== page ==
The entrance to the Museum displays the curvilinear design elements that soften the grid created by the travertine squares.

Travertine

The stone—1.2 million square feet of it—is one of the most remarkable elements of the complex. This beige-colored, cleft-cut, textured, fossilized travertine catches the bright Southern California light, reflecting sharply during morning hours, and emitting a honeyed warmth in the afternoon.

Meier chose stone for this project because it is often associated with public architecture and expresses qualities the Getty Center celebrates: permanence, solidity, simplicity, warmth, and craftsmanship.

The 1.2 million square feet of travertine stone covers many surfaces of the Getty Center.
The 1.2 million square feet of travertine stone covers many surfaces of the Getty Center.

The 16,000 tons of travertine are from Bagni di Tivoli, Italy, 15 miles east of Rome. Many of the stones revealed fossilized leaves, feathers, and branches when they were split along their natural grain. Meier and his staff worked for a year with the quarries to invent a process using a guillotine to produce the unique finish.

Natural Light

Natural light is one of the Getty Center's most important architectural elements. The many exterior walls of glass allow sunshine to illuminate the interiors. A computer-assisted system of louvers and shades adjusts the light indoors. The paintings galleries on the Museum's upper level are all naturally lit, with special filters to prevent damage to the artworks.

In this image of the Museum Entrance Hall we see how exterior walls of glass allow sunshine to illuminate the interiors.
In this image of the Museum Entrance Hall we see how exterior walls of glass allow sunshine to illuminate the interiors.

Galleries, Libraries, Offices, and Gardens

In the Museum, clear sight lines between interior and exterior spaces allow visitors to move in and out of the 5 gallery pavilions and always know where they are. Exterior courtyard spaces include fountains and a variety of trees, including Mexican Cypress, as well as the cactus garden to the south.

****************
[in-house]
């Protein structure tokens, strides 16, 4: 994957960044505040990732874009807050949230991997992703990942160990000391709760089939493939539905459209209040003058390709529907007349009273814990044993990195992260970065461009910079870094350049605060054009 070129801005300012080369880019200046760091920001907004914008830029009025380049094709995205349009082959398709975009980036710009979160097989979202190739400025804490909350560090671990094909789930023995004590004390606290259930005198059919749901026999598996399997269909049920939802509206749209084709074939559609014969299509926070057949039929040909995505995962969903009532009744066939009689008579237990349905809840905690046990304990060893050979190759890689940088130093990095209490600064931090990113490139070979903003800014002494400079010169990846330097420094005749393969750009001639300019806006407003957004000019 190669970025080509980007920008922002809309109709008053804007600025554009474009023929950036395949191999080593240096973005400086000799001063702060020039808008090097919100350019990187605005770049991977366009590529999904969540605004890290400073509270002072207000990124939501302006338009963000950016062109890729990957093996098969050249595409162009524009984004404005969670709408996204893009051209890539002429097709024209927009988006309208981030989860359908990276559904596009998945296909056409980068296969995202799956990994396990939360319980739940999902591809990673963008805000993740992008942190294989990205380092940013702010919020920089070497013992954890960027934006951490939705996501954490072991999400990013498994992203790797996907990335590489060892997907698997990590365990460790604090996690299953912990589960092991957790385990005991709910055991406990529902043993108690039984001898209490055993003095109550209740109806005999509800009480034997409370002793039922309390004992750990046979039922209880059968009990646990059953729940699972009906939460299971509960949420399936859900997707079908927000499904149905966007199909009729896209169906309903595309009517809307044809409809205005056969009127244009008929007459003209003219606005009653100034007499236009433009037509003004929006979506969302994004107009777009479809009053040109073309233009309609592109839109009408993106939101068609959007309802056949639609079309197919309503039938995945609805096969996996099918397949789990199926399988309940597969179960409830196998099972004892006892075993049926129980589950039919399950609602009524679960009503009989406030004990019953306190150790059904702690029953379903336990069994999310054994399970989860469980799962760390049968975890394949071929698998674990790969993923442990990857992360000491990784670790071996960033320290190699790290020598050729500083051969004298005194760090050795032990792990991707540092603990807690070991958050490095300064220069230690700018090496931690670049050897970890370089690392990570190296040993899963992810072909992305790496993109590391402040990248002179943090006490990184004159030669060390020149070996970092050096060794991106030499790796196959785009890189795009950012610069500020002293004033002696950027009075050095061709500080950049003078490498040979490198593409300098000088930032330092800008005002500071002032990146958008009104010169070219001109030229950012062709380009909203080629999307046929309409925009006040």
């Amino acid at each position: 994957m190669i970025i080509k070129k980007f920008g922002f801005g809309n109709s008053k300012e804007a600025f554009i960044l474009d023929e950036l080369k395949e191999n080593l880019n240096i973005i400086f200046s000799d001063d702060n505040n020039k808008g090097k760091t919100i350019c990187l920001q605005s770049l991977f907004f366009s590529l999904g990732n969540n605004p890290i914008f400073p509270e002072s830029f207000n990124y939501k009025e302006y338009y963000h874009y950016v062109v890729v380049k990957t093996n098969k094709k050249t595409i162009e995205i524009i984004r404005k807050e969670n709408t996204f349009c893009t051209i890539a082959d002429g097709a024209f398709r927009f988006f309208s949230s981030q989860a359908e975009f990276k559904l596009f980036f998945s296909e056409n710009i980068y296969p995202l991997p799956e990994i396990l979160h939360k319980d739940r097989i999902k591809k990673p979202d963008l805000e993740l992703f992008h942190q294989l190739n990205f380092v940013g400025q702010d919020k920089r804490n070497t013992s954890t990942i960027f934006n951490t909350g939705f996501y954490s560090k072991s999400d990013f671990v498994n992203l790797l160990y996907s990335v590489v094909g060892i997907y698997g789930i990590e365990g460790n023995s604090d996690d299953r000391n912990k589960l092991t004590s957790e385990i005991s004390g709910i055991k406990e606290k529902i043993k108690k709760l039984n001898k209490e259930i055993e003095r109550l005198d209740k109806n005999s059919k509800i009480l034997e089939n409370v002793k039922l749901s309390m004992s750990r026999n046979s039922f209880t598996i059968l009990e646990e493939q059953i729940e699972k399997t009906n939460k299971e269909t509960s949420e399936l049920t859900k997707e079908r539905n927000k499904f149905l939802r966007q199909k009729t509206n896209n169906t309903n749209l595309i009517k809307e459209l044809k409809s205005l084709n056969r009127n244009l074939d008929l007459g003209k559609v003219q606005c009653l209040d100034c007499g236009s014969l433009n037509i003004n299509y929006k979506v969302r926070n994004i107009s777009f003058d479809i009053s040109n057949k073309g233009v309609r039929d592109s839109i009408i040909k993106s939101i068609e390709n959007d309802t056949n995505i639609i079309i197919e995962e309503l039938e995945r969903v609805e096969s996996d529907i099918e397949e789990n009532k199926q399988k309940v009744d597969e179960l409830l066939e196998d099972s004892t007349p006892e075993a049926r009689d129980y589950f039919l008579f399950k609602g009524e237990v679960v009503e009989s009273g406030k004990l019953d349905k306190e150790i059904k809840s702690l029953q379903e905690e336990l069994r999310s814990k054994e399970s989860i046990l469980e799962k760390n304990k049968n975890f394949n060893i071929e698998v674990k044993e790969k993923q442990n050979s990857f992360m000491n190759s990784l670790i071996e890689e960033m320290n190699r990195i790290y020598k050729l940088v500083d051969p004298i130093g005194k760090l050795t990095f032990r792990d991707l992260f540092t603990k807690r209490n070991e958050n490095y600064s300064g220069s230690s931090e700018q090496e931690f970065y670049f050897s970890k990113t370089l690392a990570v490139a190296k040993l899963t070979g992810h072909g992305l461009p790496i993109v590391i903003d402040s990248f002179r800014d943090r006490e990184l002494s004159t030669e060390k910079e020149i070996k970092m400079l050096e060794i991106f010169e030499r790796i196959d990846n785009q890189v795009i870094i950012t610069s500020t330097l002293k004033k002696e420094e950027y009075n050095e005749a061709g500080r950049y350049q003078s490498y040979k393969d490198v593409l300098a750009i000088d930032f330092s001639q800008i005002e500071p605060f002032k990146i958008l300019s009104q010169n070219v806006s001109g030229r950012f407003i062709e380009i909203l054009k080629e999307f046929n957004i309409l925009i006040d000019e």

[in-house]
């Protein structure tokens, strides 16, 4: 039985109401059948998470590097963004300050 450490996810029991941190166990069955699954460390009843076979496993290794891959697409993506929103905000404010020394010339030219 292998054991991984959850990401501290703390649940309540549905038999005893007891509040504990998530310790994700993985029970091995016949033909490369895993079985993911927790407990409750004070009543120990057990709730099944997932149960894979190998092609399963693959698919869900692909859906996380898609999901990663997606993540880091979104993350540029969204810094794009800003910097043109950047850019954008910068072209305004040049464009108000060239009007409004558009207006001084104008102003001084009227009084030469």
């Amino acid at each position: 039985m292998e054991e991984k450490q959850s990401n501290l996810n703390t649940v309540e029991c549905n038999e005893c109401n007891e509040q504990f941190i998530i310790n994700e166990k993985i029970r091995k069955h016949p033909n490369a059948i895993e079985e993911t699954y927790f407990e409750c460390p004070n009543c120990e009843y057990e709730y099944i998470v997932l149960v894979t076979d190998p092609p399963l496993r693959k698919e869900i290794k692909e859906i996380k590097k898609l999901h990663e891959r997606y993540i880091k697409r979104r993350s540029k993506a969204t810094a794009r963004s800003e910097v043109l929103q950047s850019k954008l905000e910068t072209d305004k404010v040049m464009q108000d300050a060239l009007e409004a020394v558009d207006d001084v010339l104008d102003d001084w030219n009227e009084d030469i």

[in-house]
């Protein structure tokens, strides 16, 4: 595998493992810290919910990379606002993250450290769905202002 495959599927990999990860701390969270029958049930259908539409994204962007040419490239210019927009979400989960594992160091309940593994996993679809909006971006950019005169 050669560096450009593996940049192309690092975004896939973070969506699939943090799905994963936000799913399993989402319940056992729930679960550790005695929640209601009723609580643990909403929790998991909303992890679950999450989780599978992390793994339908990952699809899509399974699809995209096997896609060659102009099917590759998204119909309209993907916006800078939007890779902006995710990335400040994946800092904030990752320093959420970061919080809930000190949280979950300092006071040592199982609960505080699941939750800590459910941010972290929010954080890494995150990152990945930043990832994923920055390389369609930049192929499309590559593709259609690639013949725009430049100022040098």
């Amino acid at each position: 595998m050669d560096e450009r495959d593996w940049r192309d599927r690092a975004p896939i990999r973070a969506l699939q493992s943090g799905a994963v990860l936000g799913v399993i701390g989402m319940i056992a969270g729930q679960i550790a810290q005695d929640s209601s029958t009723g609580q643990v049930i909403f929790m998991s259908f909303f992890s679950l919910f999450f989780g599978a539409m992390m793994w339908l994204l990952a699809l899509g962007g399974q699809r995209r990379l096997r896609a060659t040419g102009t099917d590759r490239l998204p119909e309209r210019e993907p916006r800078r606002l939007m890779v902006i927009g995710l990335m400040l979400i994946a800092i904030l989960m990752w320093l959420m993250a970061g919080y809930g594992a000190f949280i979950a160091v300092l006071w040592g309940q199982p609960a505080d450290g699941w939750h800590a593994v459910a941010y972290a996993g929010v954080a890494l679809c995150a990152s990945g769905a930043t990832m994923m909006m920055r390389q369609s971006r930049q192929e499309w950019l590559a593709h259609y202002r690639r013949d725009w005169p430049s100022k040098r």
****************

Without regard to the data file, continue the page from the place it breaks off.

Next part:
A circular building houses the Getty Research Institute, used by Getty scholars, staff, and visiting researchers.
A circular building houses the Getty Research Institute, used by Getty scholars, staff, and visiting researchers.

A circular building to the west of the Central Garden houses the Getty Research Institute (GRI), used primarily by Getty scholars, staff, and visiting researchers. The circular library evokes the introspective nature of scholarly research, with book stacks and reading areas wrapping around a central courtyard. A ramp creates concentric paths, promoting interaction among the scholars and staff. A skylight pulls light through to the subterranean reading room. At the plaza level, an exhibition gallery displays objects in the GRI's collection for visitors.

Two buildings to the north and east of the Tram Arrival Plaza house the Getty Foundation, the Getty Conservation Institute, and the J. Paul Getty Trust administration offices. Sunken gardens, terraces, glass walls, and open floor plans provide fluid movement between indoor and outdoor space, and views of Los Angeles for Getty staff.